War of Realms is the break from the vanilla storylines of these Marvel heroes that we all have been waiting for.
In this issue, War of Realms Omega, we are wrapping up the War of Realms and placing our heroes in their new positions in comics. Daredevil retires from being the all-seeing “God without Fear”. Jane Foster takes on a new role for Thor, who is now the new All-Father. Loki also becomes a king, the king of the frost giants; and Frank Castle is on a mission to avenge the fallen. These storylines are all badass– the WotR fallout should be a great break from what we are used to. Marvel has a tendency to reset the status quo after a universe-shattering event, and it’ll be interesting to see where these character go in their new roles.
Writer Gary Duggan really knows how to spice things up. His writing has shown that he knows what he is doing, and has a master plan. This isn’t a major crossover event just for its own sake, but there’s a clear endgame for him that he’s working towards. Artist Juan Ferreyra’s visuals to accompany the story could not match any better. Each new story has a mission that I can not wait to see where they go. “The War of Realms is over. Now its major players have to contend with what’s left behind.” 5/5 Amazing, Newly Formed Storylines!
After nearly sixty years of appearances in team books, Susan Storm-Richards finally has her own comic. Tapping Mark Waid, who not only has encyclopedic knowledge of Marvel (and DC) but has also written a top notch Fantastic Four run previously, was a no brainer. In this story, it’s revealed that in her early FF days, Susan occasionally took part in SHIELD missions for Nick Fury Sr. Something that occurred on one of these missions comes back to haunt her ten years later. Waid provided decent dialogue and efficient pacing. Mattia De Iulis’ art is like a beautiful hybridization of Salvador Larroca and Christian Gossett. This painted style is quite mesmerizing. The only negative to the art is that the backgrounds are so sparse that in many panels, it really hinders relaying the scope of the scene. This creative team has solid synergy, but something just feels off.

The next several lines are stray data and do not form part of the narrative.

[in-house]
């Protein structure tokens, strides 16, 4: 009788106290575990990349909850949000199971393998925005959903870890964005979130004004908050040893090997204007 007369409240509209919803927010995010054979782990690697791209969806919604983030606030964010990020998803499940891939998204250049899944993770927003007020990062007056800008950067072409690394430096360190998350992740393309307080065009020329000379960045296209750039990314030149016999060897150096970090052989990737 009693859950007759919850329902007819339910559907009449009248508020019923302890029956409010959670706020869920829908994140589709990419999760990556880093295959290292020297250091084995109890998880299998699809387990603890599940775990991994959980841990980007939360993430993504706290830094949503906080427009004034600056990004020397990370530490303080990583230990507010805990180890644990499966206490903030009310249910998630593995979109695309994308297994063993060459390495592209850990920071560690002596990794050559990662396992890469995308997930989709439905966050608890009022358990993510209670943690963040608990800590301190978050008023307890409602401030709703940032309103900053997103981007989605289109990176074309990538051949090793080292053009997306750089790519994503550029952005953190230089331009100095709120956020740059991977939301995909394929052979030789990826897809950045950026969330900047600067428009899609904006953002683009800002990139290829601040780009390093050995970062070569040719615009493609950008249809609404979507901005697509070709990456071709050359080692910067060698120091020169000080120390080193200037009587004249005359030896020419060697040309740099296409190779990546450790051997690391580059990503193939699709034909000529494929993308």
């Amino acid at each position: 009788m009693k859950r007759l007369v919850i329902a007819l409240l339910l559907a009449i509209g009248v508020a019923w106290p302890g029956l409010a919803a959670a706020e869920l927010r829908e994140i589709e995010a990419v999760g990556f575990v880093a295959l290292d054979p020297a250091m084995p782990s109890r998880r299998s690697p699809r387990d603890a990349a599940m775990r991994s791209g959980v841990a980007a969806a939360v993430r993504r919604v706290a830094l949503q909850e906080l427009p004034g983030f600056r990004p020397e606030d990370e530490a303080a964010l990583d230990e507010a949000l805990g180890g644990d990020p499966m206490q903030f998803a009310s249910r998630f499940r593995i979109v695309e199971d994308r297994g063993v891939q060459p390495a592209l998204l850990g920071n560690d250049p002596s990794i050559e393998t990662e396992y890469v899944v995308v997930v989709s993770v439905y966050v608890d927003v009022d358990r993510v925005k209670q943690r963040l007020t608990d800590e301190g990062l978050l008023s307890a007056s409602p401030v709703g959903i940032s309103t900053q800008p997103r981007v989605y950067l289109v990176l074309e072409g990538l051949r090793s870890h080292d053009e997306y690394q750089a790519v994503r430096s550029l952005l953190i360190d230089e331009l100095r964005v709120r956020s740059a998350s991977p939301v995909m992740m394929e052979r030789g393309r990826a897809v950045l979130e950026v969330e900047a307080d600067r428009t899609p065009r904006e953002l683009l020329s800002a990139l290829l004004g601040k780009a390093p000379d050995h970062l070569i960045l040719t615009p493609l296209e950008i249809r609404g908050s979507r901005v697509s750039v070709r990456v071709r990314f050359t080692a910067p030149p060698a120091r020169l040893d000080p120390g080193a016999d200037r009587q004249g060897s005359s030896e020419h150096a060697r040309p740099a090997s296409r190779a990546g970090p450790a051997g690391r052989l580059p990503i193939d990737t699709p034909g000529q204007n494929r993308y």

I don’t want to say that I put Waid’s work on a pedestal. It’s just, if any other creative team turned this in, I’d say that it was top notch. But Waid writes top notch in his sleep. The easy layup of making the Invisible Woman a secret agent may have felt a bit lazy. Also, the square peg/round hole nature of her being a celebrity super hero with a no-killing rule navigating the world of espionage should be more enticing. Maybe this was a case of me having insanely high expectations due to the creators. This is far from a bad book. I will give it a few more issues to blow the doors off like I know these creators can. 3.5/5 Bibles.
Damn, this is a good starting point.
Right off the bat, we have Wolverine dragging Captain America into what (I hope) promises to be a sprawling, epic conspiracy story. Without ruining too much, it only takes about two pages for Cap to go from reminiscing while strolling in his neighborhood, to Logan making an explosive entrance in a very “no time to explain, get in the car” manner.
What follows in this debut issue is what could be one of the biggest conspiracies in the Marvel Universe, intertwining world governments, various Weapon __ programs, and who knows what else?
The attention to detail (specially the backgrounds) by artist Diogenes Neves is phenomenal. Frederico Blee‘s coloring and Adriano Di Benedetto‘s ink really pull everything together for some great pieces and action panels. But writer Ethan Sacks is the one to credit for putting together what looks to be an exciting, epic adventure featuring two characters who couldn’t be any more the opposite of each other.
I’m all in for this chase with Cap, Logan and Phantomex’s hologram (you’ll see when you read it). If you haven’t yet, I’d recommend grabbing this sooner rather than later. 5/5 Encrypted Data Bibles.